Ear sensor enables safe telemedical care for COVID-19 risk patients

With ear sensors, a research team headed by Prof. Dr. Georg Schmidt from TUM's university hospital Klinikum rechts der Isar has continuously monitored the biological values of Covid-19 patients in order to enable convenient home care – and rapid transport to the hospital if necessary.
Credit: Andreas Heddergott / TUM

Telemedical monitoring more reliable than self-assessment.

Using telemedicine, COVID-19 patients can be cared for safely at home – from initial home isolation to recovery or, in case problems arise, admission to hospital. A team from the Technical University of Munich (TUM) has now successfully demonstrated this in a study involving 150 patients with risk factors for a severe progression of the disease.

COVID-19 patients are required to go into home isolation. But this can be dangerous for high-risk patients if they develop a severe progression during isolation. In this case, timely admission to the hospital for treatment can be critical for survival.

Unfortunately, many COVID-19 patients do not immediately notice when their condition starts to deteriorate. The alternative of playing safe by admitting all at-risk patients immediately upon diagnosis would overburden the clinics.

Small effort – large gain in safety

During the recent Corona waves, Georg Schmidt and his team provided telemedical care to more than 150 patients with risk factors for a severe progression of the disease using an ear sensor that is easily worn behind the ear like a hearing aid.

The sensor recorded all important values such as body temperature, heart rate, respiration rate, and oxygen saturation in 15-minute intervals and transmitted the data to the telemedicine center at TUM’s university hospital Klinikum rechts der Isar. There, the team continuously monitored all incoming data. In addition, each participant was called at least once a day to inquire about his or her condition.

Whenever the team noticed a deterioration in the readings, they called the patient. A physician then took a decision on whether hospitalization was indicated. With minimal effort, the team achieved a quality of monitoring quite comparable to that at a hospital.

Great patient satisfaction

Around one in eight participants had to be admitted during the study. Interestingly, most of these patients later stated that they did not themselves realize the degree of deterioration in their condition.

“To our knowledge, this is the first study worldwide to continuously monitor patients in home isolation remotely and to prompt immediate hospitalization in the event of critical health deterioration,” said Prof. Georg Schmidt, head of the Biosignal Processing Group at the Klinikum rechts der Isar.

The study illustrates that COVID-19 risk patients can be monitored effectively using telemedicine, potentially saving valuable resources in future waves of infection. Patients were also very satisfied and felt significantly safer thanks to the continuous monitoring.

###

The study was funded by the TUM University Foundation, the Margarete Ammon Foundation and the Bavarian State Ministry of Science and the Arts. The sensor used by the authors is manufactured by Cosinuss GmbH, a spin-off from the Technical University of Munich.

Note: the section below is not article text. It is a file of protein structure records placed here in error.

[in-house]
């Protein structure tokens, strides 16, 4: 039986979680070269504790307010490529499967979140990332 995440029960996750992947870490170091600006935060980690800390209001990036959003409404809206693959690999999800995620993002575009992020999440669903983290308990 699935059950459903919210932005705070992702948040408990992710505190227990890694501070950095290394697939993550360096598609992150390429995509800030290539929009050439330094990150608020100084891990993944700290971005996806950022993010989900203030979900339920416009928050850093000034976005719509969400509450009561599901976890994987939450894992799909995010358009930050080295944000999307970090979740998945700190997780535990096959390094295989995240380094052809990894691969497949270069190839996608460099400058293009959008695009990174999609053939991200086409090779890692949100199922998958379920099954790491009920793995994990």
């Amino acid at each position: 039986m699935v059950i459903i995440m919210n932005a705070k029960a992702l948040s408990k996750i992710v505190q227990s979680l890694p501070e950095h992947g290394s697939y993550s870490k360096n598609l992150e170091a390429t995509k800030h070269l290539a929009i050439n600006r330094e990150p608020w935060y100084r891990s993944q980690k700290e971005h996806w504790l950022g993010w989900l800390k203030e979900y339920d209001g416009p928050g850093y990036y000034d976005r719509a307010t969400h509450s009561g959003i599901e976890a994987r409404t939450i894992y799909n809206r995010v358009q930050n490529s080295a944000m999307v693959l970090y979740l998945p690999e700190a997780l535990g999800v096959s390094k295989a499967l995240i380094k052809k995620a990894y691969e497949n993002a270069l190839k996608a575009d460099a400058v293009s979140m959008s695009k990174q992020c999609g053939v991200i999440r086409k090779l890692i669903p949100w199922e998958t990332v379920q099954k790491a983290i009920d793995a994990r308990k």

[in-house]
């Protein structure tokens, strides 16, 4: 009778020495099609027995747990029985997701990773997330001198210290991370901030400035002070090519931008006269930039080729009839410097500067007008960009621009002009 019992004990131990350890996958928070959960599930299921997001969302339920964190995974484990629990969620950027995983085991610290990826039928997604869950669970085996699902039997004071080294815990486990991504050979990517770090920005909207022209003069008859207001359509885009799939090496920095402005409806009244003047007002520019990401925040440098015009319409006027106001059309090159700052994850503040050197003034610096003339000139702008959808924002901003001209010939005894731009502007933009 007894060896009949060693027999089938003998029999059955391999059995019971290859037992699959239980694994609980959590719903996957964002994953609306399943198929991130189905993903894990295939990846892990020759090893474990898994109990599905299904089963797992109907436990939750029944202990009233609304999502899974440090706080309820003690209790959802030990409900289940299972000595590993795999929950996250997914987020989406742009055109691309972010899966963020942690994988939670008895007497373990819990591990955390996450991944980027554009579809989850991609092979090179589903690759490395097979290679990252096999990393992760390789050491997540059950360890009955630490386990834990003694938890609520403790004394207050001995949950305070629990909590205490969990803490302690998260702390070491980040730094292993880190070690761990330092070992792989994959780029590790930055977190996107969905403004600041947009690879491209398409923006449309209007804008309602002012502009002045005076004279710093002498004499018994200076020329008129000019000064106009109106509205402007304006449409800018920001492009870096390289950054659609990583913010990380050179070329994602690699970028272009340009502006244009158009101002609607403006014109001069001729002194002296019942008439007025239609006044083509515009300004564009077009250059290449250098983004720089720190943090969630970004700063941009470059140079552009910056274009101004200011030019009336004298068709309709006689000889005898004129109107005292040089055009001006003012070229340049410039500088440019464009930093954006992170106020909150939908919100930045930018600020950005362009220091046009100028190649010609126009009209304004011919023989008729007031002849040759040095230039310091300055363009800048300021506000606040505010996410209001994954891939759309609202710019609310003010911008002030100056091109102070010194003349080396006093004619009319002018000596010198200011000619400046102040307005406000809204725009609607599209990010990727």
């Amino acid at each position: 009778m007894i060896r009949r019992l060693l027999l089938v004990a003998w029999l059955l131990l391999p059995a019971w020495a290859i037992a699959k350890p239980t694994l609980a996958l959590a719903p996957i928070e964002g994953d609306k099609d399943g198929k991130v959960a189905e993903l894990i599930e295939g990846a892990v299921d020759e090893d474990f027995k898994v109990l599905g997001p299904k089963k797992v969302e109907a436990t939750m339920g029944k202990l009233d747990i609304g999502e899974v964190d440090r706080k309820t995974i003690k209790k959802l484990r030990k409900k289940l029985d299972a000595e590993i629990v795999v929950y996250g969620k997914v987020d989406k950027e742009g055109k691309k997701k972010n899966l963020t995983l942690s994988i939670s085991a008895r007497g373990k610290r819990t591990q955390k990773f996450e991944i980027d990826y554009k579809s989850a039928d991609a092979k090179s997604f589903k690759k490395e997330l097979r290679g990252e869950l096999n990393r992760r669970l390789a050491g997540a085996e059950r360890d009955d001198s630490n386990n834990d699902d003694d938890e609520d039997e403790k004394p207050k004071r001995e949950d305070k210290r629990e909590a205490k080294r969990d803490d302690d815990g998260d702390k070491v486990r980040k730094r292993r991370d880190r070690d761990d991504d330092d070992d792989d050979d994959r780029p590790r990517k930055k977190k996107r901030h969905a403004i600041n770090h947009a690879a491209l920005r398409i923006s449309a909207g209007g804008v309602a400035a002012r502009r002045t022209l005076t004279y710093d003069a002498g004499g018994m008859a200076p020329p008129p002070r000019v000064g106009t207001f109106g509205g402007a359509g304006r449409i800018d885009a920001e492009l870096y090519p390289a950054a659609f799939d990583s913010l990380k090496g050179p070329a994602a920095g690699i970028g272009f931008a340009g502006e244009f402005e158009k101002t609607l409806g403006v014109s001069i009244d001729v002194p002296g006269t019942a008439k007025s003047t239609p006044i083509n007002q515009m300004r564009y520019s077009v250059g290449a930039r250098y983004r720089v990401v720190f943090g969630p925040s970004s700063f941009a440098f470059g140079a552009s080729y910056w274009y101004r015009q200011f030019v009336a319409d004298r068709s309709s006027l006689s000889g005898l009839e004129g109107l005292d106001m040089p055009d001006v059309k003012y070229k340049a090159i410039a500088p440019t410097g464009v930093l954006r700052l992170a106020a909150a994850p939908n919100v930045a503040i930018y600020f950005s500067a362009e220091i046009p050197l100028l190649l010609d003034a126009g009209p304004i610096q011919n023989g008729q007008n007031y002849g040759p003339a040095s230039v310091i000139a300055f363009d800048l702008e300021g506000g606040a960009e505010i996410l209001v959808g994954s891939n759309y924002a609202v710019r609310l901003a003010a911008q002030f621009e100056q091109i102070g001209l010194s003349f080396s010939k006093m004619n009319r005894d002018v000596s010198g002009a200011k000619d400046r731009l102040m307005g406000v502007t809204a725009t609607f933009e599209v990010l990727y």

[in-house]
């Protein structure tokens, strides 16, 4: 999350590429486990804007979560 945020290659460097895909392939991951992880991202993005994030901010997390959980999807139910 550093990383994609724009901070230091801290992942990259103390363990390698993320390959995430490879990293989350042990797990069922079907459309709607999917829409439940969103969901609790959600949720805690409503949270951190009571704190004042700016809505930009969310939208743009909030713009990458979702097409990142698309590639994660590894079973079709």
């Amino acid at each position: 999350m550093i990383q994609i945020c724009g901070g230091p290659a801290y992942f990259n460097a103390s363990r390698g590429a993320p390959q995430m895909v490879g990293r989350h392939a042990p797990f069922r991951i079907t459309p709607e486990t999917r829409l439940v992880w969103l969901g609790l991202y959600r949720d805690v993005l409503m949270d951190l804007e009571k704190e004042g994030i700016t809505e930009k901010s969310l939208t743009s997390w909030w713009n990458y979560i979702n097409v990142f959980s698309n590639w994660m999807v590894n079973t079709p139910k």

Journal: PLoS ONE
DOI: 10.1371/journal.pone.0257095
Method of Research: Experimental study
Subject of Research: People
Article Title: Remote monitoring of COVID-19 positive high-risk patients in domestic isolation: A feasibility study
Article Publication Date: 24-Sep-2021

Media Contact

Andreas Battenberg
Technical University of Munich (TUM)
battenberg@zv.tum.de
Office: 49-892-891-0510

Original Source
https://www.tum.de/en/about-tum/news/press-releases/details/36943

Media Contact

Andreas Battenberg
Technical University of Munich (TUM)

All latest news from the category: Medical Engineering

The development of medical equipment, products and technical procedures is characterized by high research and development costs in a variety of fields related to the study of human medicine.

innovations-report provides informative and stimulating reports and articles on topics ranging from imaging processes, cell and tissue techniques, optical techniques, implants, orthopedic aids, clinical and medical office equipment, dialysis systems and x-ray/radiation monitoring devices to endoscopy, ultrasound, surgical techniques, and dental materials.

Back to home

Comments (0)

Write a comment

Newest articles

Frequency translating add/drop filters designed for on-chip light manipulation

New filters could benefit data communication, quantum information processing and optical neural networks. Researchers report the development of frequency translating add/drop filters based on electro-optically modulated photonic molecules. The new…

How a bacterium may help solve the plastic pollution crisis

Researchers from Nara Institute of Science and Technology find that the bacterium Ideonella sakaiensis can not only degrade petroleum-based plastics but can also sustainably produce biodegradable plastics. Plastic pollution is…

New technique paves the way for perfect perovskites

Next-gen solar material could outshine other solar cells. An exciting new solar material called organic-inorganic halide perovskites could one day help the U.S. achieve its solar ambitions and decarbonize the…

Partners & Sponsors